How long will it take to complete a dynamometer test?
Most dynamometer tests are actually quite short, usually two minutes or less. Of course there is set-up time to consider. An experienced mechanic can usually do the dyno test from start to finish in thirty minutes or less. Certainly much less time than a lake test, even if your dealership is located on the water. 

How much time will mechanics save on a dynamometer test versus a lake test?
Although it depends on how far your dealership is from the lake, our independent survey indicated that most “on water testing” takes two hours or more if the boat has to be trailered to the lake. Compared with a typical dynamometer test, you should expect to save 2½ hours or more.

Are their any other mechanic productivity improvements by using a dyno?
One of the many advantages of the dyno, is that it’s right there in your shop. That’s the same place all your other tools and testing equipment are located. It’s handy to use and greatly increases mechanic productiivity. In addition, any replacement parts needed for repairs are also close at hand or can be promptly ordered.

Isn’t a lake test still better than a dynamometer test?
The lake is certainly great for having fun, but it’s not very productive. A lake does not provide your mechanics with any readings to help them diagnosis engine problems. The lake conditions are not consistent from day to day and do not provide a controlled environment like your shop.

How about a water tank test versus a dynamometer test?
A small water tank can help with low engine idle speeds only. But to cavation problems, mid-range and full throttle conditions are not possible and still get accurate results. A large water tank can solve some of these problems, but space considerations and environmental issues often make this no feasible. Lastly, like the lake, a water tank test doesn’t provide any diagnostics. A dyno test can be submerged in a water tank for additional testing if needed. 

Can I use a dynamometer test to diagnose boat & motor trade-ins?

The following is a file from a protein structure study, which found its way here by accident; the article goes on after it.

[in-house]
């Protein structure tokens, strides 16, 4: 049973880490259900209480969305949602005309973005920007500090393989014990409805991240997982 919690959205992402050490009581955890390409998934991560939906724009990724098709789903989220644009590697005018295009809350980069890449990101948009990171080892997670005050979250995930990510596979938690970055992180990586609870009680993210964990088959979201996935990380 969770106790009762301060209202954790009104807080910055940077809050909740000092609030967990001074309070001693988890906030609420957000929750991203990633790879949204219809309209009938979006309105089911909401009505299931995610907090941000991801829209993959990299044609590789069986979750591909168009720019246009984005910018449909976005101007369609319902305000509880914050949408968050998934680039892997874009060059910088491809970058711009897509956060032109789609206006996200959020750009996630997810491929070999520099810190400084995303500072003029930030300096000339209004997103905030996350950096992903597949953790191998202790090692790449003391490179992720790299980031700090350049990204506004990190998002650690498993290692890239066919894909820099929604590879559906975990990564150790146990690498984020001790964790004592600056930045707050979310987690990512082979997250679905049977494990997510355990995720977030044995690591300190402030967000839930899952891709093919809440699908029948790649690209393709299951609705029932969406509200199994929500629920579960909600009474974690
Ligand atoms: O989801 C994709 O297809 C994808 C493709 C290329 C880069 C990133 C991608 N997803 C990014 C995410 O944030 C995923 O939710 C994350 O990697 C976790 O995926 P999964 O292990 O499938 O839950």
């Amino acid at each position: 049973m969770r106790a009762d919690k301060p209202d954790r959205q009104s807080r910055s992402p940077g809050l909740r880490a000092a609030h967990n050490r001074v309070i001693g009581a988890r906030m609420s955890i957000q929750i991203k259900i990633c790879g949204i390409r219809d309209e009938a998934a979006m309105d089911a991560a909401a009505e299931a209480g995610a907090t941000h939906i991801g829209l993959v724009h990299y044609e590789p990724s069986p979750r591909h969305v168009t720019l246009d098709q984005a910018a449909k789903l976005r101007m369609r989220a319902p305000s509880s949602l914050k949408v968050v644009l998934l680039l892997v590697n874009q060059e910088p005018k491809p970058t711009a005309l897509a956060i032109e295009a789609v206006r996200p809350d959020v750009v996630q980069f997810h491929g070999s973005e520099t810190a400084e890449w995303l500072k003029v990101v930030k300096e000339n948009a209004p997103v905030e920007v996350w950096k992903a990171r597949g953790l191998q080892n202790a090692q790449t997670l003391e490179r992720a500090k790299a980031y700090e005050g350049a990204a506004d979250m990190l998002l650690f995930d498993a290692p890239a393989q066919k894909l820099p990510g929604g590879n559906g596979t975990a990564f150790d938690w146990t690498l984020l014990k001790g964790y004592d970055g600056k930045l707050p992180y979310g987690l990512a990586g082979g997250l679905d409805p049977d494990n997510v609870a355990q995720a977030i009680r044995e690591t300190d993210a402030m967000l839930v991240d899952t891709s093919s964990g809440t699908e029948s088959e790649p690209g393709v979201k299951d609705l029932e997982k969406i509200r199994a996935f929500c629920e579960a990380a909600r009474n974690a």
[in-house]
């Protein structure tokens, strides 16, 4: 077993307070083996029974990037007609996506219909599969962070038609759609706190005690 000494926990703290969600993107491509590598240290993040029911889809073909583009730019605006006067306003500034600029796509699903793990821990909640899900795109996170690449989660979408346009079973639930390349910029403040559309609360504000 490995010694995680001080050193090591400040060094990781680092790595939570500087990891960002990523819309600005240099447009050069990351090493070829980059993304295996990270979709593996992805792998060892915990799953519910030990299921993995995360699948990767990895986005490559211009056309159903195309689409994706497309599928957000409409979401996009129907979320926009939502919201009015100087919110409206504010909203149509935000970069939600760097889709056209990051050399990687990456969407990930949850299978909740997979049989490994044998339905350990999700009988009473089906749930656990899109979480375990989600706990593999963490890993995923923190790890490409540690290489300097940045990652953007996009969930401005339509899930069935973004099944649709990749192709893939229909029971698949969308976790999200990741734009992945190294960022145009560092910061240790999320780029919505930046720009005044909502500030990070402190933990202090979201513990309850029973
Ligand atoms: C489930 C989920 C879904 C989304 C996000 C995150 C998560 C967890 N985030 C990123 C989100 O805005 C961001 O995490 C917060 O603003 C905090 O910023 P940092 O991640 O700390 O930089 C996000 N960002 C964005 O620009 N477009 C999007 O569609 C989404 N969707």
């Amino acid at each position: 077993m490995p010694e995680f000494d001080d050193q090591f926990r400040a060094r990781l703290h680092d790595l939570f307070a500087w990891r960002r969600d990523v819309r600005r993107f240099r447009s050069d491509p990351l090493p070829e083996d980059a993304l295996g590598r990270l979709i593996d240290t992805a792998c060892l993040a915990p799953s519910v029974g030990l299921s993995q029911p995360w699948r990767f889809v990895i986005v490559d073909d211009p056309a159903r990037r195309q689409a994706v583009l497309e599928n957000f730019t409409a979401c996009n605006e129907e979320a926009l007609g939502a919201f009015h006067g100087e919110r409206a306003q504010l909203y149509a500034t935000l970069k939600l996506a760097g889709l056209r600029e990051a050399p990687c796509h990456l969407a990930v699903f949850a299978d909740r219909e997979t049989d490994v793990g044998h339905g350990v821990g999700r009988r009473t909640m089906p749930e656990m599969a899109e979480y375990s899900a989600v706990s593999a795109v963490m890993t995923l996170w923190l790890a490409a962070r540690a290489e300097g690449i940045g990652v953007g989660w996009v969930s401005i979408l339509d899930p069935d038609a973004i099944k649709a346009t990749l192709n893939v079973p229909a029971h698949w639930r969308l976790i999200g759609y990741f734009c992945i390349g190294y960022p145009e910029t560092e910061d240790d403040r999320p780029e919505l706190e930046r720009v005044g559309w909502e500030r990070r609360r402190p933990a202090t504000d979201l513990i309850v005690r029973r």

Absolutely. Many marine dealer owners demand that every trade-in must be tested on the dynamometer. The RPM and torque readings indicate whether the engine is operating within the engine manufacturer’s specifications. One dealer indicated they paid for their dyno with one trade-in because it diagnosed a lower unit problem that was not detected on first inspection .

Can I use a dynamometer test to keep used boat & motor resale prices higher?
Sure. Many marine dealer owners used the dyno readings on an engine to show a perspective buyer the results. If the motor (1/2 the cost of the boat generally) is within the operating specifications, you can demand a premium for the boat and motor, assuming boat appearance and other conditions are acceptable. Conversely, poor dyno readings may indicate that your resale price should be lower. But if you tested the used boat and motor on trade-in, it should result in a resale price still above your trade-in allowance.

Is a hydraulic dynamometer more reliable than a water-brake dyno?
Dynamometers have been around since the early 1900’s and use many methods for inducing a braking force on the device under test. Water, hydraulic, eddy current and others are common forms of braking. Hydraulics have been found to be a more stable fluid for measuring engine characteristics. More stability means less breakdown, lower maintenance costs and better testing results. Hydraulic fluid based dyno’s provides more consistent results and longer life than water based dynamometers. 


International Dyno, Inc.
1541 County Hwy 10 NE Minneapolis, MN 55432
Phone (763) 784-3966 Fax (763) 784-2367
(800) 328-0426